The trick is to enter not just the first item in the column, but also the second. So, in the example here, I typed a 1 and then below it a 2. Then I selected BOTH cells, via click-and-drag, and THEN I clicked the lower right-hand corner and dragged down. For the column at the far right, I entered 5 in the top row, 10 in the next row, selected both cells, then dragged that lower right-hand corner.

You'll know you're clicking in the right place when the cursor looks like the black "+".

Next time that you have a lot of data to enter into Excel look for the chance to use this Auto Fill method. It will save you a LOT of time.

Bonus: if you type "Jan" Excel will enter "Feb" and "Mar" etc. If you type "1st Quarter" Excel will enter "2nd Quarter" and "3rd Quarter" etc.

Bonus 2: you can select more than one cell in the top row, then grab the lower right-hand corner of the selection, and then Auto Fill all of those columns at once. Try it.

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Macworld Expo is this week!


The big Macworld Expo show starts this Thursday in San Francisco. For the first time in Macworld's history, Apple will not be there. (In case you didn't know, Macworld Expo is put on by the people who own Macworld magazine. Apple was never the host of Macworld, only an attendee.) It should be an interesting show anyway. Prediction: there will be several super-cheap iPad knockoffs available for you to waste your money on. I mean "buy."

You can get a free pass to Macworld by clicking this link and signing up. That will save you $25 over doing it at the show. Do it do it do it (Dave). You can buy me a cup of coffee on the show floor with the money you save.

For the first time in fifteen years I will NOT be doing a remote radio interview from Macworld. KPFK is having a pledge drive and it has pre-empted the Digital Village program that usually has me on. The hosts have told me that I'll be their first guest as soon as they get back on the air. Watch this space for details.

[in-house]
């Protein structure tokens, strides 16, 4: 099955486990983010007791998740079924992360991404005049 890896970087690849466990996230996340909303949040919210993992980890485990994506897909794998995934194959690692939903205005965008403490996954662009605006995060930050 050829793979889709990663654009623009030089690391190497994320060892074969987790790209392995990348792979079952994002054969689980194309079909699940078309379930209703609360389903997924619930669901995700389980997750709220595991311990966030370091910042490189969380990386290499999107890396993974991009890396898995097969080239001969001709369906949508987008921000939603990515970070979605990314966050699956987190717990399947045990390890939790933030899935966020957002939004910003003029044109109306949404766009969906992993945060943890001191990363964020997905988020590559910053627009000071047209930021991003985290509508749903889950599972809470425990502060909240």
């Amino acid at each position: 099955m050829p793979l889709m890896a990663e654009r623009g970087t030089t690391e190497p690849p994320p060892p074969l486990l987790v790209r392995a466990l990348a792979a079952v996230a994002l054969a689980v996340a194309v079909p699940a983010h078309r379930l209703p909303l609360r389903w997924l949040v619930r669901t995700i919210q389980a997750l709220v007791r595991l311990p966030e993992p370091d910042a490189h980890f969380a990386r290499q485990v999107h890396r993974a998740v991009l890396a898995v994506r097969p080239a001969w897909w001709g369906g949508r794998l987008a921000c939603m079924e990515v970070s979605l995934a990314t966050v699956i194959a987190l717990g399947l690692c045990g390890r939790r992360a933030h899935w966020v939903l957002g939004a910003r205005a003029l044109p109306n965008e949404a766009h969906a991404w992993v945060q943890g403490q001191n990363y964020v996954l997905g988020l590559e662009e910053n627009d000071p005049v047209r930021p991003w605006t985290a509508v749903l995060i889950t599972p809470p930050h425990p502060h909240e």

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My Top Five PAID iPhone Apps

Here are five iPhone apps that I bought with my own money. I use them all the time. Definitely worth your consideration.

Christian Boyce's Top Five PAID iPhone Apps
Live Cams, 99 cents. In combination with EvoCam ($30) on your Mac and a cheap webcam, Live Cams lets you see live streaming video on your iPhone. I use it to look out the window when I'm not home. Lots of fun, and useful too.

OmniFocus, $19.99. Combine this one with OmniFocus on your Mac and you will Get Things Done. See my review of OmniFocus for more details. I use OmniFocus all the time-- it is one of my "four at the bottom of the screen" applications, along with the Phone, Mail, and Settings apps.

Peterson Field Guide to Backyard Birds, $2.99. Easy-to-use bird identifier, with lots of pictures. You can play each bird's song-- very useful when trying to identify a bird that you can hear but not see. The app has 180 birds in it, is easy to use, and though there are many others I think for $2.99 you can't go wrong with this one.

LogMeIn, $29.99. I use LogMeIn on the Macs in my office to provide remote support for my customers-- it lets me control their Macs remotely, allowing me to give lessons and to troubleshoot around the world without leaving my chair. On those occasions when I do leave my chair, I have LogMeIn on my iPhone, and it lets me control a customer's Mac from anywhere that I can get cell reception. Yes, it's a little hard to do. But in a pinch, it's just what the doctor ordered.

RedLaser, $1.99. What a great world we live in (minus the lousy economy). With Red Laser I can use the camera on my iPhone to scan a bar code on something I'm thinking of buying. Red Laser then tells me how much that thing would cost at an assortment of online retailers, as well as at local brick-and-mortar stores ("local" because the iPhone knows where you are!). Having that information right there on the spot makes it super-useful. You'll save a lot more than Red Laser's $1.99 cost, and you'll probably do it the first time you use it. Especially handy on books, by the way.

Need more info before spending your hard-earned money? Send me a note and I'll answer your questions.